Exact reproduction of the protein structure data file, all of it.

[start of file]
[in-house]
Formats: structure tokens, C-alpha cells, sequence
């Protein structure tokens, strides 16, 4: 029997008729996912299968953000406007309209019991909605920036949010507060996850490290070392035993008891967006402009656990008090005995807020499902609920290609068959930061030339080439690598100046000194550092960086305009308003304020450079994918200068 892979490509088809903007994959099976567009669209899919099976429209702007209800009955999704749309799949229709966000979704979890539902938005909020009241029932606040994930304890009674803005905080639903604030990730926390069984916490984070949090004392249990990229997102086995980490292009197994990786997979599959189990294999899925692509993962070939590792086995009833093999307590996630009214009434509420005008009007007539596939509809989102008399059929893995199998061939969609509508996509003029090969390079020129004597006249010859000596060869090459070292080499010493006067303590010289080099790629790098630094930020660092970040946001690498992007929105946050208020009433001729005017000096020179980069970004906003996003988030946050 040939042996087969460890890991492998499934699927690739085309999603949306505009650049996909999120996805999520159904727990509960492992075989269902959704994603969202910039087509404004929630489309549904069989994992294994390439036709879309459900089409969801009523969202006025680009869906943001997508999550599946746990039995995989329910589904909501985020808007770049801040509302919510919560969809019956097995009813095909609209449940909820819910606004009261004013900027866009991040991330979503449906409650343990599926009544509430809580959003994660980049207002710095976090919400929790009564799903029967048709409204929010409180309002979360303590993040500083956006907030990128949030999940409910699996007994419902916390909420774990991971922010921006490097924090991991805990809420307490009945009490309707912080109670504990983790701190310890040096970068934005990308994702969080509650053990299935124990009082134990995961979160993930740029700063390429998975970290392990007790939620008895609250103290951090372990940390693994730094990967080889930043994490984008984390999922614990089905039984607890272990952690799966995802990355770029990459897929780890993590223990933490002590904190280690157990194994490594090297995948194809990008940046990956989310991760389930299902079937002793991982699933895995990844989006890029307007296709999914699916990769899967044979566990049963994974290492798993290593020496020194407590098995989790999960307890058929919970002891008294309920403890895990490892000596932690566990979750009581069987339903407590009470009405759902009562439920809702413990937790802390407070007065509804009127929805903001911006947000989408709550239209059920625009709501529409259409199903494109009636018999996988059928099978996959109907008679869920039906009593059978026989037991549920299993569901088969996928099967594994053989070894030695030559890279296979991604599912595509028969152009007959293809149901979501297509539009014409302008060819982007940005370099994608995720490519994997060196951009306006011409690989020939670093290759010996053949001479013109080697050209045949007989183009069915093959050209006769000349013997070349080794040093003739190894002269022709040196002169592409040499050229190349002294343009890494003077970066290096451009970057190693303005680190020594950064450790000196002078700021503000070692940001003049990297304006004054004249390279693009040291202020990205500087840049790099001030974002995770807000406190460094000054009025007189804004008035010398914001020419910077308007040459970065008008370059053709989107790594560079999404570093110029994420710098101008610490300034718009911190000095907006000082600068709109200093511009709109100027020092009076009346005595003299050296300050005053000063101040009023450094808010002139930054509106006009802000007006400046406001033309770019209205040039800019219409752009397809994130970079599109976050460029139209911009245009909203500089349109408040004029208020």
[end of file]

[in-house]
Formats: structure tokens, C-alpha cells, sequence
């Protein structure tokens, strides 16, 4: 029997008729996912299968953000406007309209019991909605920036949010507060996850490290070392035993008891967006402009656990008090005995807020499902609920290609068959930061030339080439690598100046000194550092960086305009308003304020450079994918200068 892979490509088809903007994959099976567009669209899919099976429209702007209800009955999704749309799949229709966000979704979890539902938005909020009241029932606040994930304890009674803005905080639903604030990730926390069984916490984070949090004392249990990229997102086995980490292009197994990786997979599959189990294999899925692509993962070939590792086995009833093999307590996630009214009434509420005008009007007539596939509809989102008399059929893995199998061939969609509508996509003029090969390079020129004597006249010859000596060869090459070292080499010493006067303590010289080099790629790098630094930020660092970040946001690498992007929105946050208020009433001729005017000096020179980069970004906003996003988030946050 040939042996087969460890890991492998499934699927690739085309999603949306505009650049996909999120996805999520159904727990509960492992075989269902959704994603969202910039087509404004929630489309549904069989994992294994390439036709879309459900089409969801009523969202006025680009869906943001997508999550599946746990039995995989329910589904909501985020808007770049801040509302919510919560969809019956097995009813095909609209449940909820819910606004009261004013900027866009991040991330979503449906409650343990599926009544509430809580959003994660980049207002710095976090919400929790009564799903029967048709409204929010409180309002979360303590993040500083956006907030990128949030999940409910699996007994419902916390909420774990991971922010921006490097924090991991805990809420307490009945009490309707912080109670504990983790701190310890040096970068934005990308994702969080509650053990299935124990009082134990995961979160993930740029700063390429998975970290392990007790939620008895609250103290951090372990940390693994730094990967080889930043994490984008984390999922614990089905039984607890272990952690799966995802990355770029990459897929780890993590223990933490002590904190280690157990194994490594090297995948194809990008940046990956989310991760389930299902079937002793991982699933895995990844989006890029307007296709999914699916990769899967044979566990049963994974290492798993290593020496020194407590098995989790999960307890058929919970002891008294309920403890895990490892000596932690566990979750009581069987339903407590009470009405759902009562439920809702413990937790802390407070007065509804009127929805903001911006947000989408709550239209059920625009709501529409259409199903494109009636018999996988059928099978996959109907008679869920039906009593059978026989037991549920299993569901088969996928099967594994053989070894030695030559890279296979991604599912595509028969152009007959293809149901979501297509539009014409302008060819982007940005370099994608995720490519994997060196951009306006011409690989020939670093290759010996053949001479013109080697050209045949007989183009069915093959050209006769000349013997070349080794040093003739190894002269022709040196002169592409040499050229190349002294343009890494003077970066290096451009970057190693303005680190020594950064450790000196002078700021503000070692940001003049990297304006004054004249390279693009040291202020990205500087840049790099001030974002995770807000406190460094000054009025007189804004008035010398914001020419910077308007040459970065008008370059053709989107790594560079999404570093110029994420710098101008610490300034718009911190000095907006000082600068709109200093511009709109100027020092009076009346005595003299050296300050005053000063101040009023450094808010002139930054509106006009802000007006400046406001033309770019209205040039800019219409752009397809994130970079599109976050460029139209911009245009909203500089349109408040004029208020």